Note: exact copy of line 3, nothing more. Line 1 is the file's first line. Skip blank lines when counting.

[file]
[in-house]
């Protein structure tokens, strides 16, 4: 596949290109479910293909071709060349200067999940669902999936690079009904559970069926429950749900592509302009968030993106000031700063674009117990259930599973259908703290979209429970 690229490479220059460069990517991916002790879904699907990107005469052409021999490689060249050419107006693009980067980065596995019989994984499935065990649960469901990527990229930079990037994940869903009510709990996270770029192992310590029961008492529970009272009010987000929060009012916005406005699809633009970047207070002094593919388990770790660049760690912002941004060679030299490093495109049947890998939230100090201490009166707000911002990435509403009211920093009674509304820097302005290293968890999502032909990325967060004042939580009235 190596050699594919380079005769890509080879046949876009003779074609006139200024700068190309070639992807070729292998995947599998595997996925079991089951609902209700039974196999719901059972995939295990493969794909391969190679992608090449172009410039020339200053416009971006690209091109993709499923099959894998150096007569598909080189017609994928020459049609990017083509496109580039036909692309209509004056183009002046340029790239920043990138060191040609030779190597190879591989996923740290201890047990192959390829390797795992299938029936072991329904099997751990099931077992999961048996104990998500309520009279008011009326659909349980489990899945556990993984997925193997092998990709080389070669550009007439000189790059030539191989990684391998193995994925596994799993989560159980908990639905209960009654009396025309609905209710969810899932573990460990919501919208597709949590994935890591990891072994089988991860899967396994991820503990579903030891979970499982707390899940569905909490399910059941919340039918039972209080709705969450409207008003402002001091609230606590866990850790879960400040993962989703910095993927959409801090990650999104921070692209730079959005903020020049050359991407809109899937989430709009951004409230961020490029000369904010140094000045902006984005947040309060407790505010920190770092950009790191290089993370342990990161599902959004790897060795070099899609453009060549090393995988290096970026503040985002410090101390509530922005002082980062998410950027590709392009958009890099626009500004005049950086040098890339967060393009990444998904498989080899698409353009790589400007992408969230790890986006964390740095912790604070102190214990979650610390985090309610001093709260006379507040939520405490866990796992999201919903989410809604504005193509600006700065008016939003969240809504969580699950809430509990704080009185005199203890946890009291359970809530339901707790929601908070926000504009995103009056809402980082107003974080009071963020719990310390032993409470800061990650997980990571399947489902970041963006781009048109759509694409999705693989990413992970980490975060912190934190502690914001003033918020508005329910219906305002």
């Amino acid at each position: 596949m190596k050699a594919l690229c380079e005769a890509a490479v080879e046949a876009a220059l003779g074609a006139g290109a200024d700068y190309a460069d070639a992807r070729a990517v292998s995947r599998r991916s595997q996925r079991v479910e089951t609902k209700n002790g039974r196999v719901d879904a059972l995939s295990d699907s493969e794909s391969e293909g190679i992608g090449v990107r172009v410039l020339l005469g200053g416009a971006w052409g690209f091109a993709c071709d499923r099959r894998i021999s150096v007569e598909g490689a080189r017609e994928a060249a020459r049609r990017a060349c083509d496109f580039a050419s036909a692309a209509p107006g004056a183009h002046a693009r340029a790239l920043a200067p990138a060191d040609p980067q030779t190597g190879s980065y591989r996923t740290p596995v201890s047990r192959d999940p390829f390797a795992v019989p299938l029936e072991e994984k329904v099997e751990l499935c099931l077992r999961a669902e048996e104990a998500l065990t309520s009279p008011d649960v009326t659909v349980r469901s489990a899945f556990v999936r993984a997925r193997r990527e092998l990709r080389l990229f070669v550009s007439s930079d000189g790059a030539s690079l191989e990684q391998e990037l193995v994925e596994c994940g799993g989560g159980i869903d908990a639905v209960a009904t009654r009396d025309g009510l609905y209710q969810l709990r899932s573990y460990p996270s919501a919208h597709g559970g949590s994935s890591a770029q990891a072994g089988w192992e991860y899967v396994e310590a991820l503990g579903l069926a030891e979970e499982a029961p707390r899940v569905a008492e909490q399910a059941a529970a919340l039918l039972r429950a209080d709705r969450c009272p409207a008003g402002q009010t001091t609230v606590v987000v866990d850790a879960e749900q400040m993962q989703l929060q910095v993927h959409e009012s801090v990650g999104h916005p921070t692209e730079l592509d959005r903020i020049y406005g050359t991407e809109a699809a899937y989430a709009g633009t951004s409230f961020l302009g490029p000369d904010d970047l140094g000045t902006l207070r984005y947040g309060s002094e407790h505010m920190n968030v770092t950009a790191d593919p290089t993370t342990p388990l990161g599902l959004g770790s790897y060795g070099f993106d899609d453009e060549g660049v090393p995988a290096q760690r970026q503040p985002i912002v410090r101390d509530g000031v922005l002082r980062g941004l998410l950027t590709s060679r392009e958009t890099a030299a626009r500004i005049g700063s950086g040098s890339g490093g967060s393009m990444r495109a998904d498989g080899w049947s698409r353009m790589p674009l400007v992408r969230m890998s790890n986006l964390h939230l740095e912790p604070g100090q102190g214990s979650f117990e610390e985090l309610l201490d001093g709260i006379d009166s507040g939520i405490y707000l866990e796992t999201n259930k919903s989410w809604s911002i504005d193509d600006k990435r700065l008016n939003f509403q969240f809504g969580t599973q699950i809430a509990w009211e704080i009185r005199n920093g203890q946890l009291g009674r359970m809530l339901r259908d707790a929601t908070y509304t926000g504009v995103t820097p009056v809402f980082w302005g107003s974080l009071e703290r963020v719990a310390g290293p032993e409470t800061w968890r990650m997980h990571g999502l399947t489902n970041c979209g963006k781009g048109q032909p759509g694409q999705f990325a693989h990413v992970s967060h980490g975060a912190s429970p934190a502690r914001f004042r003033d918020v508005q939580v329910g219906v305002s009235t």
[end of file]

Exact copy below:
């Amino acid at each position: 596949m190596k050699a594919l690229c380079e005769a890509a490479v080879e046949a876009a220059l003779g074609a006139g290109a200024d700068y190309a460069d070639a992807r070729a990517v292998s995947r599998r991916s595997q996925r079991v479910e089951t609902k209700n002790g039974r196999v719901d879904a059972l995939s295990d699907s493969e794909s391969e293909g190679i992608g090449v990107r172009v410039l020339l005469g200053g416009a971006w052409g690209f091109a993709c071709d499923r099959r894998i021999s150096v007569e598909g490689a080189r017609e994928a060249a020459r049609r990017a060349c083509d496109f580039a050419s036909a692309a209509p107006g004056a183009h002046a693009r340029a790239l920043a200067p990138a060191d040609p980067q030779t190597g190879s980065y591989r996923t740290p596995v201890s047990r192959d999940p390829f390797a795992v019989p299938l029936e072991e994984k329904v099997e751990l499935c099931l077992r999961a669902e048996e104990a998500l065990t309520s009279p008011d649960v009326t659909v349980r469901s489990a899945f556990v999936r993984a997925r193997r990527e092998l990709r080389l990229f070669v550009s007439s930079d000189g790059a030539s690079l191989e990684q391998e990037l193995v994925e596994c994940g799993g989560g159980i869903d908990a639905v209960a009904t009654r009396d025309g009510l609905y209710q969810l709990r899932s573990y460990p996270s919501a919208h597709g559970g949590s994935s890591a770029q990891a072994g089988w192992e991860y899967v396994e310590a991820l503990g579903l069926a030891e979970e499982a029961p707390r899940v569905a008492e909490q399910a059941a529970a919340l039918l039972r429950a209080d709705r969450c009272p409207a008003g402002q009010t001091t609230v606590v987000v866990d850790a879960e749900q400040m993962q989703l929060q910095v993927h959409e009012s801090v990650g999104h916005p921070t692209e730079l592509d959005r903020i020049y406005g050359t991407e809109a699809a899937y989430a709009g633009t951004s409230f961020l302009g490029p000369d904010d970047l140094g000045t902006l207070r984005y947040g309060s002094e407790h505010m920190n968030v770092t950009a790191d593919p290089t993370t342990p388990l990161g599902l959004g770790s790897y060795g070099f993106d899609d453009e060549g660049v090393p995988a290096q760690r970026q503040p985002i912002v410090r101390d509530g000031v922005l002082r980062g941004l998410l950027t590709s060679r392009e958009t890099a030299a626009r500004i005049g700063s950086g040098s890339g490093g967060s393009m990444r495109a998904d498989g080899w049947s698409r353009m790589p674009l400007v992408r969230m890998s790890n986006l964390h939230l740095e912790p604070g100090q102190g214990s979650f117990e610390e985090l309610l201490d001093g709260i006379d009166s507040g939520i405490y707000l866990e796992t999201n259930k919903s989410w809604s911002i504005d193509d600006k990435r700065l008016n939003f509403q969240f809504g969580t599973q699950i809430a509990w009211e704080i009185r005199n920093g203890q946890l009291g009674r359970m809530l339901r259908d707790a929601t908070y509304t926000g504009v995103t820097p009056v809402f980082w302005g107003s974080l009071e703290r963020v719990a310390g290293p032993e409470t800061w968890r990650m997980h990571g999502l399947t489902n970041c979209g963006k781009g048109q032909p759509g694409q999705f990325a693989h990413v992970s967060h980490g975060a912190s429970p934190a502690r914001f004042r003033d918020v508005q939580v329910g219906v305002s009235t």